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Copy of Chapter 8: Deviance and Social Control

The basic aspects of deviance are considered, including the positive social functions served by low levels of deviance. Then the five influential theories of deviance are examined.
by

Bayta Bardhi

on 24 February 2011

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Transcript of Copy of Chapter 8: Deviance and Social Control

Deviance and Social Control
Chapter 8 Nature of Deviance What is deviance?
It is behavior that violates
significant social norms What are some examples?

1.Wes I getting bad grades in school.
2. Wes II trying to settle a dispute with a knife.
3. Wes I vandalizing public property.
4. Wes II assisting drug dealers
To be considered deviant, 2 things must occur:
1.Someone must be detected committing the deviant act
2.They must be stigmatized by society

A stigma is a mark of social disgrace that sets the deviant apart from the rest of society How do we label
deviant behavior? Some examples are:


Social Functions of Deviancy What does other people's
bad behaviors force us to do? 1. It unified a group – it forms “us” & “them”
2. It clarifies norms – we are reminded what to do and not do.
3. It diffuses tensions – it allows some deviants so express their feelings peacefully (protests)
4. Provides jobs – (judges, lawyers, police, prison personnel, parole officers)
5. Identifies problems – reminds society what needs to be changed. Explaining Deviance

Cultural-Transmission Theory – Deviance is a learned behavior through the interaction with others. Individuals learn from other individuals who engage in deviant norms and have deviant values.

A person will be more or less deviant depending on Differential Association. Who does that particular person hang out with?

Structural-Strain Theory - views deviance as the natural outgrowth of the values, norms, and structure of society. You need to meet goals that society expects; however, they may be out of reach.

Under this strain, anomies occur, situations that arise when the norms of society are unclear or no longer applicable. According to this theory:

People respond through 1 of 5 ways (cultural goals and norms) pg 183.
1.Conformists – most of us
2.Innovators – they accept these standards, but use illegal or illegitimate ways to obtain them.
3.Ritualists – they accept standards even though they may have lost sight of them.
4.Retreatists – they reject the values all together and the means of obtaining them.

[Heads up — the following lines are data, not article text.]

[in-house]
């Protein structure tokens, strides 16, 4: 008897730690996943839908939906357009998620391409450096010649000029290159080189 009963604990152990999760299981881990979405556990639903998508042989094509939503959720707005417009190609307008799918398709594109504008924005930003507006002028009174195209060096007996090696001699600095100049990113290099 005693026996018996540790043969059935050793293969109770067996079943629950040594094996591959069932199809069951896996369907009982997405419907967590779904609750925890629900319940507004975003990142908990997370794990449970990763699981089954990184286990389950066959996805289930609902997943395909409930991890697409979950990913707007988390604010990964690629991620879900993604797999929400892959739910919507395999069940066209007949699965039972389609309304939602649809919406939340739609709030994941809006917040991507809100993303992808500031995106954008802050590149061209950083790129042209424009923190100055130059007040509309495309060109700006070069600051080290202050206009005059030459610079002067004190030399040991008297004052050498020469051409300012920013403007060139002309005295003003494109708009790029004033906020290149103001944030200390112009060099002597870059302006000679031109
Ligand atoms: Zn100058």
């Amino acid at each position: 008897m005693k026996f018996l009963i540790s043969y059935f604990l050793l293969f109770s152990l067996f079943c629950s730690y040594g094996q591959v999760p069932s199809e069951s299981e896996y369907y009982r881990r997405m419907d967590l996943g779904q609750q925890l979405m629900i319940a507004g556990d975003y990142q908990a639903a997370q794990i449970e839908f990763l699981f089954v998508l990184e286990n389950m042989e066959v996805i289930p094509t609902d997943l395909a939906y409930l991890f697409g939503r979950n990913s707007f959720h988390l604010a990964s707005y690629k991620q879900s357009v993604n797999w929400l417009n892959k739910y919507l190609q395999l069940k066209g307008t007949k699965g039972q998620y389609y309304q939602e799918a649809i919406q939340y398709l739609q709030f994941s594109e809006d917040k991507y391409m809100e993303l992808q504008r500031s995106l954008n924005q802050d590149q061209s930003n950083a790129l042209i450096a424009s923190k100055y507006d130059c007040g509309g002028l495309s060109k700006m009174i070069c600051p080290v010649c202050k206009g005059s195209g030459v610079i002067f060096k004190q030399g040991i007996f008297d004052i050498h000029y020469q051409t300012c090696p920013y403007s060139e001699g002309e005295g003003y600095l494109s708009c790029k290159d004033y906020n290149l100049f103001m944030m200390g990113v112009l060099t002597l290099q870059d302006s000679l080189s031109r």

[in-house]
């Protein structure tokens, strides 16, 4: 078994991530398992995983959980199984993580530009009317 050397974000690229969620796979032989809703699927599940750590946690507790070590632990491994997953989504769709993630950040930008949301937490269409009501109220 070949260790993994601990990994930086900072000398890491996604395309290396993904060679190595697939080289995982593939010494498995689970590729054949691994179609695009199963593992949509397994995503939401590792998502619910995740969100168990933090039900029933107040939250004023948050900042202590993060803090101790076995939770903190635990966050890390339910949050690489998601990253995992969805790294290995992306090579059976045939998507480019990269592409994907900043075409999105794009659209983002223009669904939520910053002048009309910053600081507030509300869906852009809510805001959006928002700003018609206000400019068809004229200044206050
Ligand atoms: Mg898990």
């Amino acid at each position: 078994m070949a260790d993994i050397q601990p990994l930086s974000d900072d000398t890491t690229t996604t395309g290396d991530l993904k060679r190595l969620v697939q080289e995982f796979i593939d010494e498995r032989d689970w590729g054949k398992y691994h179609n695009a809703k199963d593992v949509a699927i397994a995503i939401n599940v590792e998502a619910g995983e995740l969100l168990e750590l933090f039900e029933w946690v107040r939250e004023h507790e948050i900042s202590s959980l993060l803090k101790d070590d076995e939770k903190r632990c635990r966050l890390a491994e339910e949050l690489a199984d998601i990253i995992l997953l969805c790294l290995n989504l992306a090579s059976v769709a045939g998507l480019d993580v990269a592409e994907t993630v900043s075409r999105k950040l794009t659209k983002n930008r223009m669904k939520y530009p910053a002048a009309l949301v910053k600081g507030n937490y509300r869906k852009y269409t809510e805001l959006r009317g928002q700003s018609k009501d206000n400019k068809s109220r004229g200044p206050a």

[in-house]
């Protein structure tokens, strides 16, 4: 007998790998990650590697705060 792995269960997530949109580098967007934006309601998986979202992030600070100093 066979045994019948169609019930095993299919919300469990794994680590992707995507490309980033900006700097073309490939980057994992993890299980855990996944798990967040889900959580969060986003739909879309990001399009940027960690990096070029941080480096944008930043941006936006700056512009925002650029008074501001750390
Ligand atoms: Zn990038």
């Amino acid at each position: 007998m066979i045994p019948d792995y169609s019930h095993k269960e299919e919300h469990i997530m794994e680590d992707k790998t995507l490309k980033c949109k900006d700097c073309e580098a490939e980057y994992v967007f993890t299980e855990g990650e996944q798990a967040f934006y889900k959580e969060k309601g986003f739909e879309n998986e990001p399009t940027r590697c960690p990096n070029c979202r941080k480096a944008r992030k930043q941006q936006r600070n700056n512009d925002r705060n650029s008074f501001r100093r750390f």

5.Rebels – reject it all and seek new ones to institute
This theory says that lower class people are more likely to...
Control thoery - like structural theory, it turns to the social structure for an explanation of deviant behavior. Control theorists see deviance as a natural occurrence and conformity as the result of social control.
If you have strong ties to the community, and share it’s values, moral codes, and goals, then you are likely to conform and be less deviant & vice versa. Conflict Theory – Social life is a struggle between those with power and without power. People with power commit deviant acts in an effort to maintain power. People without power commit deviant acts to either obtain economic rewards OR because they have low self-esteem and feelings of powerless ness. Label Theory – A focus on how people are named in society. This theory grew out of the interactionist perspective. Once someone is labeled as deviant and accepts the label, his or her life changes. Sometimes the label of deviant restricts an individual’s options and forces him or her into a deviant lifestyle. Start to think about this as you continue reading "The Other Wes Moore." Which theory can we apply to Wes I & II? Goals/objectives - All students will
1. Become aware of the nature of deviance, its social functions, and results of deviant behavior in our society.
2. Apply the theory of social deviance to Wes I and Wes II's behavior. Before we begin, lets analyze a piece of the book:

"Crack was different from the drugs that preceded it. It was crazily accessible and insanely potent - and addictive. My friends and I would regularly trade the most remarkable stories we'd overheard or witnessed: A father who left his family and robbed his parents for money to buy a rock. A pregnant mother who sold her body to get another hit. Someone's grandmother who blew her monthly Social Security check on crack." pg 51.
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